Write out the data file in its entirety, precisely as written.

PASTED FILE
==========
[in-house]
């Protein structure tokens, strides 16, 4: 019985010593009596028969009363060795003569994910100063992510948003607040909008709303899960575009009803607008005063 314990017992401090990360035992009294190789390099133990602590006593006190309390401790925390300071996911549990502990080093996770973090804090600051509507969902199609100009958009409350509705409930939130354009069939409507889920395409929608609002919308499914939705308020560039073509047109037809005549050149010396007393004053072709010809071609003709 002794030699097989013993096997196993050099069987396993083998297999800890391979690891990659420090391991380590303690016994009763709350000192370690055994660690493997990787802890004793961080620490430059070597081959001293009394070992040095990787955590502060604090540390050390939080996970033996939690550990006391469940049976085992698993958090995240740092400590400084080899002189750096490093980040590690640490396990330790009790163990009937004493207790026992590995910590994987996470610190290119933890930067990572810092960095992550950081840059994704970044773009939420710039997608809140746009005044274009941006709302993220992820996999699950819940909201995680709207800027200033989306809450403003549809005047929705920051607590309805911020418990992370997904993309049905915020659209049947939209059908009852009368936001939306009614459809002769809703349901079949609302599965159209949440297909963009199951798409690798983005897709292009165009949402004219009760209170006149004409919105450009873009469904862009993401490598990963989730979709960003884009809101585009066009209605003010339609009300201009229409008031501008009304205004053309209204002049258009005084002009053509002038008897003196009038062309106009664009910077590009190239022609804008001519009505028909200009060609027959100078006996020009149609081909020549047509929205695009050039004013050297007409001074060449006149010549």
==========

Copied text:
[in-house]
């Protein structure tokens, strides 16, 4: 019985010593009596028969009363060795003569994910100063992510948003607040909008709303899960575009009803607008005063 314990017992401090990360035992009294190789390099133990602590006593006190309390401790925390300071996911549990502990080093996770973090804090600051509507969902199609100009958009409350509705409930939130354009069939409507889920395409929608609002919308499914939705308020560039073509047109037809005549050149010396007393004053072709010809071609003709 002794030699097989013993096997196993050099069987396993083998297999800890391979690891990659420090391991380590303690016994009763709350000192370690055994660690493997990787802890004793961080620490430059070597081959001293009394070992040095990787955590502060604090540390050390939080996970033996939690550990006391469940049976085992698993958090995240740092400590400084080899002189750096490093980040590690640490396990330790009790163990009937004493207790026992590995910590994987996470610190290119933890930067990572810092960095992550950081840059994704970044773009939420710039997608809140746009005044274009941006709302993220992820996999699950819940909201995680709207800027200033989306809450403003549809005047929705920051607590309805911020418990992370997904993309049905915020659209049947939209059908009852009368936001939306009614459809002769809703349901079949609302599965159209949440297909963009199951798409690798983005897709292009165009949402004219009760209170006149004409919105450009873009469904862009993401490598990963989730979709960003884009809101585009066009209605003010339609009300201009229409008031501008009304205004053309209204002049258009005084002009053509002038008897003196009038062309106009664009910077590009190239022609804008001519009505028909200009060609027959100078006996020009149609081909020549047509929205695009050039004013050297007409001074060449006149010549």